Abba star sings about first Matterhorn ascent

Former Abba star Frida is singing again — and these days about her Swiss home high in the mountains.

Abba star sings about first Matterhorn ascent
Frida, from ABBA, and Dan Daniell. Photo: Zermatt Tourismus

With local singer Dan Daniell, the Swedish pop star has recorded a song dedicated to Zermatt, the mountain resort town in the canton of Valais, and the first ascent of the Matterhorn, 150 years ago.

The song “1865” is set to be released on Friday, as part of the commemorations this year for the the climb of the fabled 4,478-metre peak by British alpinist Edward Whymper and his team.

Anni-Frid “Frida” Lyngstad, a resident of Zermatt, recorded the official song for the anniversary with Daniell, the town’s tourist office said in a news release this week.

The pair were backed by a Zermatt group called Wintershome, who provide a chorus to the song composed by Daniell, the stage name for Urs Biner, the release said.

Biner, owner of the Chez Heini restaurant, is described as a top chef, author and singer, who has been recording under the name Dan Daniell for more than two decades.

“The song brings the dramatic race to the summit of the Matterhorn to life with the power of the chorale and its impressive lyricism,” the tourist office said.

Proceeds from the sale of the single will go a foundation for children set up by Frida and Daniell that supports small projects in Switzerland, elsewhere in Europe and around the world.

The song will be available through and

Since 2008 Frida has shared a home in Zermatt with her partner Henry Smith, a British aristocrat, having previously been married to Heinrich Ruzzo Prince Reuss of Plauen, a German Prince who died of lymphoma in 1999.

She is also the ex-wife of Abba's Benny Andersson.

For more information about the Matterhorn jubilee celebrations, click here.

Also, a fan has downloaded to YouTube an unofficial version of the "1865" song:

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‘Too dangerous’: Calls for Switzerland’s Matterhorn to be closed to climbers

Switzerland's iconic Matterhorn mountain should be closed to climbers, mountain guides have told a Swiss newspaper in comments that have divided the climbing community.

'Too dangerous': Calls for Switzerland’s Matterhorn to be closed to climbers
Is the Matterhorn now too dangerous to climb? Photo: AFP

Read all the latest on this story here

“The mountain has become “too unstable and therefore too dangerous to be a tourist attraction climbed by loads of people every day,” one unnamed guide told Swiss weekly SonntagsZeitung.

The comment comes ten days after two climbers died on the mountain in the canton of Valais after a rock fall. So far, six people have died on the mountain this year. Last year it was eleven.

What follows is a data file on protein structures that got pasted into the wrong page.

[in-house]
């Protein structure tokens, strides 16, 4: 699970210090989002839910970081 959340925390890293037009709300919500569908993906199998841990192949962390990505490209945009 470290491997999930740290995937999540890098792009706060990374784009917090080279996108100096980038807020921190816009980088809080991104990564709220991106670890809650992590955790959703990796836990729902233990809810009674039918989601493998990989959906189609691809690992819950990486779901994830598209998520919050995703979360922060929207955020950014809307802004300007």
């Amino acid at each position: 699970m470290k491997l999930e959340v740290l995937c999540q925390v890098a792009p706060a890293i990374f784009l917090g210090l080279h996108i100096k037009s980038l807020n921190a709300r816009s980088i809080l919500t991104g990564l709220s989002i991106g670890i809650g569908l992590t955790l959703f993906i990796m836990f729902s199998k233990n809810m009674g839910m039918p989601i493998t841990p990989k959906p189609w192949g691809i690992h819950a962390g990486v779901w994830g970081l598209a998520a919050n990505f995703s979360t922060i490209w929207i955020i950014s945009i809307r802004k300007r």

READ ALSO: How heatwaves are making the Swiss Alps more dangerous

Now some climbers want to the mountain closed to climbers as was the case after a huge rock slide during the extremely hot summer of 2003.

It is still not clear what caused the rock fall that killed two climbers recently but geologist Hans-Rudolf Keusen with the Swiss Alpine Club told SonntagsZeitung that hot conditions were “very probably partly responsible”.

Keusen said that permafrost was thawing at increasingly high altitudes.

He said that this was why rock falls and avalanches were increasingly common above 2,500 metres – especially on the exposed north faces of mountains.

But Keusen is against closing mountains to climbers. He says climbers have to take personal responsibility for risks and must inform themselves about local conditions.

Closing the Matterhorn 'a laughable idea'

Meanwhile, Raphaël Mayoraz, head of the natural hazards department in the canton of Valais called the idea of closing the Matterhorn “laughable”.

He said climbing was a “private activity” and that authorities should instead ensure climbers are aware of the risks.

But, as Keusen admitted, this risk is hard to measure. He noted increased instability at higher altitudes was an issue across the Alps as a whole, affecting cable car stations, hiking tracks and climbing routes.

No plans to close mountain

In comments made to Swiss national broadcaster SRF, Zermatt commune president Romy Biner said a closure of the mountain was not being considered.

She noted there were 38 4,000-metre peaks in the commune and that the issue of thawing permafrost was not only applicable to the Matterhorn.

“We can't take responsibility for everything,” the commune president said.

READ ALSO: 'Now I know what hell is like' – survivor of Swiss Alps tragedy